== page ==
This program requires the approval of your chain of command. You also generally have to come up with the time to study or take the exams on your own. But COOL can offer you a boost through such certifications as:
…and more! You’ll want to check the COOL website for your service and explore the options with your commander.
The Most Traditional of Counseling Roles Has a Military Counterpart, Too
Although counseling is a secular, non-denominational field, it overlaps quite a bit with the most traditional roles offering succor: the ministry.
Every military unit of battalion-level or above generally has an attached chaplain. These are officers who have come in through direct entry programs with degrees in the ministry, there to serve the religious needs of the troops.
These ministers also have enlisted assistants to support them in their duties. The Navy’s Religious Program Specialist or 56M Religious Affairs specialists in the Army assist chaplains with all the various kinds of counseling and support duties common to pastors. In some commands, these teams are seen as more effective in getting quick assistance than following the normal chain of command.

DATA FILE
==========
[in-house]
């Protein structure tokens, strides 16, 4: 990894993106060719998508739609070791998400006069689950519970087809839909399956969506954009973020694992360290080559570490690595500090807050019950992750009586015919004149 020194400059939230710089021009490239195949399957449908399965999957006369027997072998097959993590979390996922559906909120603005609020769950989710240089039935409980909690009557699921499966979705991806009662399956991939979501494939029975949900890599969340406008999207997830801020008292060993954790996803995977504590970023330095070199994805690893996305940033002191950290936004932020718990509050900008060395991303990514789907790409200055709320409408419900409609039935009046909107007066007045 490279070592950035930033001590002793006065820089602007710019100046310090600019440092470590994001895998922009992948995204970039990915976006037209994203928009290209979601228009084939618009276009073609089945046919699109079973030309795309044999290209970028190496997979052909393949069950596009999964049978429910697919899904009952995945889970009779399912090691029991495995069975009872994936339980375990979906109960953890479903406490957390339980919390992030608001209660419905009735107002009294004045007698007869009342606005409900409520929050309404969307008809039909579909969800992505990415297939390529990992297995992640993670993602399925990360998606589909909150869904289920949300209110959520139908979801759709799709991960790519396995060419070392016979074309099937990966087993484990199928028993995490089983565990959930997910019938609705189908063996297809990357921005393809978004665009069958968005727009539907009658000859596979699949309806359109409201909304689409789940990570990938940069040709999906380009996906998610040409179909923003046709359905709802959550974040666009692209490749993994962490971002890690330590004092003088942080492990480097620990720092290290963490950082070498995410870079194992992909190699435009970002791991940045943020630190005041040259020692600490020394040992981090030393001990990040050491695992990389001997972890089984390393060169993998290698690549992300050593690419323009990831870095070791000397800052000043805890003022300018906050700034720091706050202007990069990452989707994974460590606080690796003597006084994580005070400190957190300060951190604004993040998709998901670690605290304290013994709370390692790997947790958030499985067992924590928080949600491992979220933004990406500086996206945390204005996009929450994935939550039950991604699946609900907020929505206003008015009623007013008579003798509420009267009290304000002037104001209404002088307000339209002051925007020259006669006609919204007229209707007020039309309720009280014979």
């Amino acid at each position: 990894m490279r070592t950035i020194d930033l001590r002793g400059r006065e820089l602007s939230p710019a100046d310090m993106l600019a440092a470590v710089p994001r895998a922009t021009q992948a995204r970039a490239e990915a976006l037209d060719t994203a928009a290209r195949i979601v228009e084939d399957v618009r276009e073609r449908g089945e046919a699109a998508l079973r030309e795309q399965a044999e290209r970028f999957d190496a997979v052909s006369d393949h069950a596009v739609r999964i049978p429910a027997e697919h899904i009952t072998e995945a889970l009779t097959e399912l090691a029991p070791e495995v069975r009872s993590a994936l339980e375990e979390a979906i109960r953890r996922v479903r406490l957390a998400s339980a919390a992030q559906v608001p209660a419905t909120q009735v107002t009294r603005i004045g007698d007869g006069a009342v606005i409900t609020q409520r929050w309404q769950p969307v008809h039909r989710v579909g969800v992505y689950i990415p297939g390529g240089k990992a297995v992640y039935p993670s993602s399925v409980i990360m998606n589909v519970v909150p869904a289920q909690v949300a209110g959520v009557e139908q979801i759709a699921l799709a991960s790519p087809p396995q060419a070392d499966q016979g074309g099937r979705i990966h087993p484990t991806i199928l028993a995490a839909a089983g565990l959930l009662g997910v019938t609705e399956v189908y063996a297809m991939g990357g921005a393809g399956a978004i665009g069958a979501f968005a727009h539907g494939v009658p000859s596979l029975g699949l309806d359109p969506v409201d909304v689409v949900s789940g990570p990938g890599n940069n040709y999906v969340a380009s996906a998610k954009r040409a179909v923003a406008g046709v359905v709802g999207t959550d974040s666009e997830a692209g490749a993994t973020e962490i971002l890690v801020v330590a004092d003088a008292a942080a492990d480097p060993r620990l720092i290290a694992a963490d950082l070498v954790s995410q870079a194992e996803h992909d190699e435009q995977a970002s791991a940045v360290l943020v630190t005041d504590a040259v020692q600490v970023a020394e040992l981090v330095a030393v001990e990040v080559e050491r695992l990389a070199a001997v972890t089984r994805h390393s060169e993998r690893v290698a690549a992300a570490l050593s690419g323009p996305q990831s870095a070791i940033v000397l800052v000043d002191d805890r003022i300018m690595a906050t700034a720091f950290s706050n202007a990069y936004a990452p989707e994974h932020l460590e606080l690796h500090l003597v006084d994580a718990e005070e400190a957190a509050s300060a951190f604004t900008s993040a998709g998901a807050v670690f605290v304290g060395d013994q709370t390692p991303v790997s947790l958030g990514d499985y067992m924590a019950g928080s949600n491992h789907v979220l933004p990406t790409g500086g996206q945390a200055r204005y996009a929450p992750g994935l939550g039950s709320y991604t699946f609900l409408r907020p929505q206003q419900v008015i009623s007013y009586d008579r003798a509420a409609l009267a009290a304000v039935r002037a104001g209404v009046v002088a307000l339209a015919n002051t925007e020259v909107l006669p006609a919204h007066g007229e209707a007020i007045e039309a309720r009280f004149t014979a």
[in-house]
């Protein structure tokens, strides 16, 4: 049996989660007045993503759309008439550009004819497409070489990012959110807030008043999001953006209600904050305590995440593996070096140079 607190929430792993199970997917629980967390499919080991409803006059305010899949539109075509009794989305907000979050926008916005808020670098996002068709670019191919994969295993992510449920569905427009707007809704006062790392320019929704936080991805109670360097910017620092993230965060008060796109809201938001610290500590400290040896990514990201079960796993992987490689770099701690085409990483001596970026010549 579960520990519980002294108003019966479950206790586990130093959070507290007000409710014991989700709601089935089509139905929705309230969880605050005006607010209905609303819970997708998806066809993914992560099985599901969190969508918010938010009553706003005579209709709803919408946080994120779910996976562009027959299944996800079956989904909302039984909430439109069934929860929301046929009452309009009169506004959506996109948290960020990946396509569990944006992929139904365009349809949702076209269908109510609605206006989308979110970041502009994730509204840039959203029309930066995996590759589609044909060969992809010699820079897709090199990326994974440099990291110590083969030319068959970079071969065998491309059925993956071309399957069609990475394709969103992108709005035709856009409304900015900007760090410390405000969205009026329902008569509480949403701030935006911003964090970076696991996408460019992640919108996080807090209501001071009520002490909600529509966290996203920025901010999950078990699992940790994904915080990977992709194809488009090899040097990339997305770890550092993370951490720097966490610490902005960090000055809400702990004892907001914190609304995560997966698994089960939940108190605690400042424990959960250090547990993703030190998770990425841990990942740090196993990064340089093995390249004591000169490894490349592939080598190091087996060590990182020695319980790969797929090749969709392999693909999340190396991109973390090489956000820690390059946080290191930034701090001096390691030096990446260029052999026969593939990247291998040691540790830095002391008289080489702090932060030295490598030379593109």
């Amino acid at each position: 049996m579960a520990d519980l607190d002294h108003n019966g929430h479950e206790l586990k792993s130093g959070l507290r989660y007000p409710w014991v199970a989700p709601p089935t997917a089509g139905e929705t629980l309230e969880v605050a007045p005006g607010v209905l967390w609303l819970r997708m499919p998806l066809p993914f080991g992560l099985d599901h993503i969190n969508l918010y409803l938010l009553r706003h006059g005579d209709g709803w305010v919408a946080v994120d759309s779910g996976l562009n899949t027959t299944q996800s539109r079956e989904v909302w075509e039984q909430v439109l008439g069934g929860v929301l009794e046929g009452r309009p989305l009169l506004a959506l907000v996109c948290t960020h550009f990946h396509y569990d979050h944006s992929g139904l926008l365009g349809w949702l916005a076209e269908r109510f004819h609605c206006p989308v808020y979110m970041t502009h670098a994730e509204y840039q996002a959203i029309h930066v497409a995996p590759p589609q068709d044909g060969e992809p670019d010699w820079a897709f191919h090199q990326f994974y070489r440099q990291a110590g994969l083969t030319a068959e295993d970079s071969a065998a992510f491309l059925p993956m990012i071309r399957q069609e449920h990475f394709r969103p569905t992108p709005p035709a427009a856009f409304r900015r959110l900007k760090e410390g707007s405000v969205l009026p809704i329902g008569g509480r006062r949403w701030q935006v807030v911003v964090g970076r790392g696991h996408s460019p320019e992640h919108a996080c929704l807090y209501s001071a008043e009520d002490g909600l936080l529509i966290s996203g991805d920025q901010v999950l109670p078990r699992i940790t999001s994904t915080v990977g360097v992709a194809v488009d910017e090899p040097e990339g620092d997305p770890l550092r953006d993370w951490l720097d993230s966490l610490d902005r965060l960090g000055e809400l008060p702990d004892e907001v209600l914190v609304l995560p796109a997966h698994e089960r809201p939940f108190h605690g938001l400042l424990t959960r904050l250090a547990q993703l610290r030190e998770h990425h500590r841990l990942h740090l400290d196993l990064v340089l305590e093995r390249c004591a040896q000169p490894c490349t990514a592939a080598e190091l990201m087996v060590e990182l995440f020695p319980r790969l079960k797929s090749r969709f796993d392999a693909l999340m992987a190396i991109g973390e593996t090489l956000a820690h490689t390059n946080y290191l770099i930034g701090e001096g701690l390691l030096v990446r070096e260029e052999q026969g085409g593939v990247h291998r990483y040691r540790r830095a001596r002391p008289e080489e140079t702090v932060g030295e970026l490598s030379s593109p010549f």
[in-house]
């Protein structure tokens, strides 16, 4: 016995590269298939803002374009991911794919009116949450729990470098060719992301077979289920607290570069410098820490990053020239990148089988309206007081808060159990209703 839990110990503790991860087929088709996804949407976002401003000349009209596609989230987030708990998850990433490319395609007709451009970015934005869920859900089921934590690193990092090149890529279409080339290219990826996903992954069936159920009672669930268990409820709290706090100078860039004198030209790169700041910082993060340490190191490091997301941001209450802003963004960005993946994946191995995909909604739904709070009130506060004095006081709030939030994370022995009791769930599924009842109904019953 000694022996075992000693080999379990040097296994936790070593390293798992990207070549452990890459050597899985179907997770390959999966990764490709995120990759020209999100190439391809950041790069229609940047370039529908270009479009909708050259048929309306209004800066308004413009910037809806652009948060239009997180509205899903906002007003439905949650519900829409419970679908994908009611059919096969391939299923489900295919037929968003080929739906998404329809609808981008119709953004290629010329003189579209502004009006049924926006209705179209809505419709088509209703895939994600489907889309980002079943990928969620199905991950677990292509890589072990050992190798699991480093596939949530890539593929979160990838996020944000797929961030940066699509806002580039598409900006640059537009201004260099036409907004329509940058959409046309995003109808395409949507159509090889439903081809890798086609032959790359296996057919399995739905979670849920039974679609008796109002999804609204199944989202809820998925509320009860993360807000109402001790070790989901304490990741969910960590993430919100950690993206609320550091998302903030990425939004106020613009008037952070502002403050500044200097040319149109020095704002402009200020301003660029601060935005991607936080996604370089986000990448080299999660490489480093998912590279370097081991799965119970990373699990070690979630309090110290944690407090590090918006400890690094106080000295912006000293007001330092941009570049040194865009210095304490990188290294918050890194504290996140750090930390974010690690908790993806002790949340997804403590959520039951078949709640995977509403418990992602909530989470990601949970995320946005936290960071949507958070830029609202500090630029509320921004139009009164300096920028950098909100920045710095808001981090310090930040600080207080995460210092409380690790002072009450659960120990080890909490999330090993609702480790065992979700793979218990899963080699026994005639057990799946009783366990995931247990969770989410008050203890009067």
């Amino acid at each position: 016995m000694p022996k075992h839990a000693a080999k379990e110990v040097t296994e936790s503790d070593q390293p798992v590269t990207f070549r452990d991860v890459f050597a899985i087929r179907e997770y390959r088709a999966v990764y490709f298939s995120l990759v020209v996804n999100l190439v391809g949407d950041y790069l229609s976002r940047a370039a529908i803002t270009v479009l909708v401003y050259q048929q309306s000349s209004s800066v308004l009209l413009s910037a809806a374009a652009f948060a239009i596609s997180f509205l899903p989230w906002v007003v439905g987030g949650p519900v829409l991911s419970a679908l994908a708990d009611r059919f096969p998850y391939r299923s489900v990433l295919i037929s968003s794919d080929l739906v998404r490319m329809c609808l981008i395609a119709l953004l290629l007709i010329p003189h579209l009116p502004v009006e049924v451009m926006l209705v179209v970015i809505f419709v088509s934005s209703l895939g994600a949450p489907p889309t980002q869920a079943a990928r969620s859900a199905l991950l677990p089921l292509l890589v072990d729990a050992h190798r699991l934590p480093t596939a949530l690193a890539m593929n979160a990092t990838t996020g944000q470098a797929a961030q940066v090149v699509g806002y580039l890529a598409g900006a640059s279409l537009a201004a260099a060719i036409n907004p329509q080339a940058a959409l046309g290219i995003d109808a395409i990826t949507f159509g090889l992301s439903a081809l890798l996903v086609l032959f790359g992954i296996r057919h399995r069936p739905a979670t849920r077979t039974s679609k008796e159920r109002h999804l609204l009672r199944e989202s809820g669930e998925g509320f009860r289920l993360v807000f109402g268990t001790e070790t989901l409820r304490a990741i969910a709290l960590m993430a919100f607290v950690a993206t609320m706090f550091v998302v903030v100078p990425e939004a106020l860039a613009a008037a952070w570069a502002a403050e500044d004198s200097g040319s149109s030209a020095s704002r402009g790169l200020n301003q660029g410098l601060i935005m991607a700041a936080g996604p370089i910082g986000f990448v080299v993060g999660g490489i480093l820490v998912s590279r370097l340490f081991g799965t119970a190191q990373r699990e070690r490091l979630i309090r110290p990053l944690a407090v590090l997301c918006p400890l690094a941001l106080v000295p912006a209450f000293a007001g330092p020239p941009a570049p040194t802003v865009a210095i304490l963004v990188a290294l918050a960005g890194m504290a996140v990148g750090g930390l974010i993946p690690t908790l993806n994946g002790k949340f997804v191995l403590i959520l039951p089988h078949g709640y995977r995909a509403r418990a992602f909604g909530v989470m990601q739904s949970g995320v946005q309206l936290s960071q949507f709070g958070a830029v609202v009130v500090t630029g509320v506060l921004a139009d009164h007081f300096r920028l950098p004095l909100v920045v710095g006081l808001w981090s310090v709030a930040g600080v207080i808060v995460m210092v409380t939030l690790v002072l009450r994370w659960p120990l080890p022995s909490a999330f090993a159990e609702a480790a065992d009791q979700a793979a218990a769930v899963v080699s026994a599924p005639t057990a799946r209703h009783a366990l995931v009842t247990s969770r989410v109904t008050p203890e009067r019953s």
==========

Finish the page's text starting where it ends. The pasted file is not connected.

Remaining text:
In practice, troops will bring all kinds of common difficulties to the doorstep of their unit chaplain. And in the tradition of religious ministers throughout history, no matter what the issue is, their team will try to solve it. It’s a great, if unofficial, way to get counseling and human services experience in the Army, Navy, or Air Force.
A Wide Range of Degrees Offer Entry into a Wide-Ranging Field